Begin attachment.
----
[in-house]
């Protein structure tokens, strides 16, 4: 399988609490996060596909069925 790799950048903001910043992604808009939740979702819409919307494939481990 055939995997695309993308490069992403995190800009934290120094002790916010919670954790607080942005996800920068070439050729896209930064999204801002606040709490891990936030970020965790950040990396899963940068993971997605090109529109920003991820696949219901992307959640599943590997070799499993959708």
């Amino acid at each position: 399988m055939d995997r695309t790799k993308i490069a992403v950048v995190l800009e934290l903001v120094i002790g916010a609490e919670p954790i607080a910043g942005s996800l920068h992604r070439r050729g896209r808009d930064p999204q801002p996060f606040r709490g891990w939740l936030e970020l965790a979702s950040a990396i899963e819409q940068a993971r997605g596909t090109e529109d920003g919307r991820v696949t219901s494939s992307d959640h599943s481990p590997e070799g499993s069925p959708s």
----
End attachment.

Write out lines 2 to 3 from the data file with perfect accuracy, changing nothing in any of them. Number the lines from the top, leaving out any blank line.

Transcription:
């Protein structure tokens, strides 16, 4: 399988609490996060596909069925 790799950048903001910043992604808009939740979702819409919307494939481990 055939995997695309993308490069992403995190800009934290120094002790916010919670954790607080942005996800920068070439050729896209930064999204801002606040709490891990936030970020965790950040990396899963940068993971997605090109529109920003991820696949219901992307959640599943590997070799499993959708």
């Amino acid at each position: 399988m055939d995997r695309t790799k993308i490069a992403v950048v995190l800009e934290l903001v120094i002790g916010a609490e919670p954790i607080a910043g942005s996800l920068h992604r070439r050729g896209r808009d930064p999204q801002p996060f606040r709490g891990w939740l936030e970020l965790a979702s950040a990396i899963e819409q940068a993971r997605g596909t090109e529109d920003g919307r991820v696949t219901s494939s992307d959640h599943s481990p590997e070799g499993s069925p959708s």